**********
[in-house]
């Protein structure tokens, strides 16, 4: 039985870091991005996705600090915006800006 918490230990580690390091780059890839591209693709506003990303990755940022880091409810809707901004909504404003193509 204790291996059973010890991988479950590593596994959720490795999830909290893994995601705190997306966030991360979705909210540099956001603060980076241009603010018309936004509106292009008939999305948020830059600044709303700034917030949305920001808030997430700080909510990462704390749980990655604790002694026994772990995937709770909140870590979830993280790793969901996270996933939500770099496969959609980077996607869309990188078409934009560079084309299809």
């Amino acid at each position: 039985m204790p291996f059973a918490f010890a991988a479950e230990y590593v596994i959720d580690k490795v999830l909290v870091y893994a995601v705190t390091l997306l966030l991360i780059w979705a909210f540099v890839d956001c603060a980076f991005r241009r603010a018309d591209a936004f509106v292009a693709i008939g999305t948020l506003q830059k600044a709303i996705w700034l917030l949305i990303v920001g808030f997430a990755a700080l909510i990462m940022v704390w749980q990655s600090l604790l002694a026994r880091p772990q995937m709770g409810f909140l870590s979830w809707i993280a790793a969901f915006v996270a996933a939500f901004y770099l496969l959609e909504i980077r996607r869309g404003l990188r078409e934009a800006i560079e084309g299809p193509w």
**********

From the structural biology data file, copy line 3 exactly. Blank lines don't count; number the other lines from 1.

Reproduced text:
């Amino acid at each position: 039985m204790p291996f059973a918490f010890a991988a479950e230990y590593v596994i959720d580690k490795v999830l909290v870091y893994a995601v705190t390091l997306l966030l991360i780059w979705a909210f540099v890839d956001c603060a980076f991005r241009r603010a018309d591209a936004f509106v292009a693709i008939g999305t948020l506003q830059k600044a709303i996705w700034l917030l949305i990303v920001g808030f997430a990755a700080l909510i990462m940022v704390w749980q990655s600090l604790l002694a026994r880091p772990q995937m709770g409810f909140l870590s979830w809707i993280a790793a969901f915006v996270a996933a939500f901004y770099l496969l959609e909504i980077r996607r869309g404003l990188r078409e934009a800006i560079e084309g299809p193509w």